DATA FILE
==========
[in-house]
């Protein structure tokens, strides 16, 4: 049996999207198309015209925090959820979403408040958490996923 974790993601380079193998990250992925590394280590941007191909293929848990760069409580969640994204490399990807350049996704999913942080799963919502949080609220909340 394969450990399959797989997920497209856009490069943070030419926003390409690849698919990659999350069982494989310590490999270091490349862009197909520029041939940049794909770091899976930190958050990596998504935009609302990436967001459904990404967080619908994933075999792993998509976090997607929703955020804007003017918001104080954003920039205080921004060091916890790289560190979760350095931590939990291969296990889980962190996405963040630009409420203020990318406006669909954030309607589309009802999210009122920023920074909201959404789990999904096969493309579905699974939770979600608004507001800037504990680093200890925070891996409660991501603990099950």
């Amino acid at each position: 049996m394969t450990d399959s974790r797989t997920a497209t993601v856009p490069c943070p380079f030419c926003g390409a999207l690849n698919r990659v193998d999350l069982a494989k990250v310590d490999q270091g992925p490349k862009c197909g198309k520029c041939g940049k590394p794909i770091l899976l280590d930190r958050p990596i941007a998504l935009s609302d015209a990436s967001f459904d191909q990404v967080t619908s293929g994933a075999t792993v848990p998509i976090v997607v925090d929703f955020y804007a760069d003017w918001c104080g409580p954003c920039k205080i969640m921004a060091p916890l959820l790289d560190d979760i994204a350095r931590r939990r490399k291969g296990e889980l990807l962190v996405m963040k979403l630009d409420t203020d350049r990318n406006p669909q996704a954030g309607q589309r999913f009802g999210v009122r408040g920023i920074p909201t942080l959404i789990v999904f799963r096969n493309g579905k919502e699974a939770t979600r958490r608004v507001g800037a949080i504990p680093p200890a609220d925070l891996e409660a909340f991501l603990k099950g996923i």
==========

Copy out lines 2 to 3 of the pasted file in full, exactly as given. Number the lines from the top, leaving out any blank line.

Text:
């Protein structure tokens, strides 16, 4: 049996999207198309015209925090959820979403408040958490996923 974790993601380079193998990250992925590394280590941007191909293929848990760069409580969640994204490399990807350049996704999913942080799963919502949080609220909340 394969450990399959797989997920497209856009490069943070030419926003390409690849698919990659999350069982494989310590490999270091490349862009197909520029041939940049794909770091899976930190958050990596998504935009609302990436967001459904990404967080619908994933075999792993998509976090997607929703955020804007003017918001104080954003920039205080921004060091916890790289560190979760350095931590939990291969296990889980962190996405963040630009409420203020990318406006669909954030309607589309009802999210009122920023920074909201959404789990999904096969493309579905699974939770979600608004507001800037504990680093200890925070891996409660991501603990099950």
């Amino acid at each position: 049996m394969t450990d399959s974790r797989t997920a497209t993601v856009p490069c943070p380079f030419c926003g390409a999207l690849n698919r990659v193998d999350l069982a494989k990250v310590d490999q270091g992925p490349k862009c197909g198309k520029c041939g940049k590394p794909i770091l899976l280590d930190r958050p990596i941007a998504l935009s609302d015209a990436s967001f459904d191909q990404v967080t619908s293929g994933a075999t792993v848990p998509i976090v997607v925090d929703f955020y804007a760069d003017w918001c104080g409580p954003c920039k205080i969640m921004a060091p916890l959820l790289d560190d979760i994204a350095r931590r939990r490399k291969g296990e889980l990807l962190v996405m963040k979403l630009d409420t203020d350049r990318n406006p669909q996704a954030g309607q589309r999913f009802g999210v009122r408040g920023i920074p909201t942080l959404i789990v999904f799963r096969n493309g579905k919502e699974a939770t979600r958490r608004v507001g800037a949080i504990p680093p200890a609220d925070l891996e409660a909340f991501l603990k099950g996923i």